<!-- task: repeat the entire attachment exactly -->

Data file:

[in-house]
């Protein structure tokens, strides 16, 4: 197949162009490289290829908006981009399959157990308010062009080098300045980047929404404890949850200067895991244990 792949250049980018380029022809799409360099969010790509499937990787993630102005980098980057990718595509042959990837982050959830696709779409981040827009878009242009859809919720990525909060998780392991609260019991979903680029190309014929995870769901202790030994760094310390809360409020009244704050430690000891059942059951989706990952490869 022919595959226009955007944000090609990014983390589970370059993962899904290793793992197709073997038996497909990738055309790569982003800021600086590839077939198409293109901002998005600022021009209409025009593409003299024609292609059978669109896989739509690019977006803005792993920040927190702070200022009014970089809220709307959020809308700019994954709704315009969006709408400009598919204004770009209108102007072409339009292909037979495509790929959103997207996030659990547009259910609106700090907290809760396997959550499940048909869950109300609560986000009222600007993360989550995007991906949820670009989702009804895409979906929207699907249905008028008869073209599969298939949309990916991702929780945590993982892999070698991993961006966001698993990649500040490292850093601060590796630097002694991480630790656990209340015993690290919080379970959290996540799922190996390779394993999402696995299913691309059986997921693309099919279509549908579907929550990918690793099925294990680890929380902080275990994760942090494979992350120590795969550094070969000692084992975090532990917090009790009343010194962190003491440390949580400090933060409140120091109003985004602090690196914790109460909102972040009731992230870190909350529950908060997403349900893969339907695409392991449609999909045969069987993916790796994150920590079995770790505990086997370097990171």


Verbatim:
[in-house]
């Protein structure tokens, strides 16, 4: 197949162009490289290829908006981009399959157990308010062009080098300045980047929404404890949850200067895991244990 792949250049980018380029022809799409360099969010790509499937990787993630102005980098980057990718595509042959990837982050959830696709779409981040827009878009242009859809919720990525909060998780392991609260019991979903680029190309014929995870769901202790030994760094310390809360409020009244704050430690000891059942059951989706990952490869 022919595959226009955007944000090609990014983390589970370059993962899904290793793992197709073997038996497909990738055309790569982003800021600086590839077939198409293109901002998005600022021009209409025009593409003299024609292609059978669109896989739509690019977006803005792993920040927190702070200022009014970089809220709307959020809308700019994954709704315009969006709408400009598919204004770009209108102007072409339009292909037979495509790929959103997207996030659990547009259910609106700090907290809760396997959550499940048909869950109300609560986000009222600007993360989550995007991906949820670009989702009804895409979906929207699907249905008028008869073209599969298939949309990916991702929780945590993982892999070698991993961006966001698993990649500040490292850093601060590796630097002694991480630790656990209340015993690290919080379970959290996540799922190996390779394993999402696995299913691309059986997921693309099919279509549908579907929550990918690793099925294990680890929380902080275990994760942090494979992350120590795969550094070969000692084992975090532990917090009790009343010194962190003491440390949580400090933060409140120091109003985004602090690196914790109460909102972040009731992230870190909350529950908060997403349900893969339907695409392991449609999909045969069987993916790796994150920590079995770790505990086997370097990171």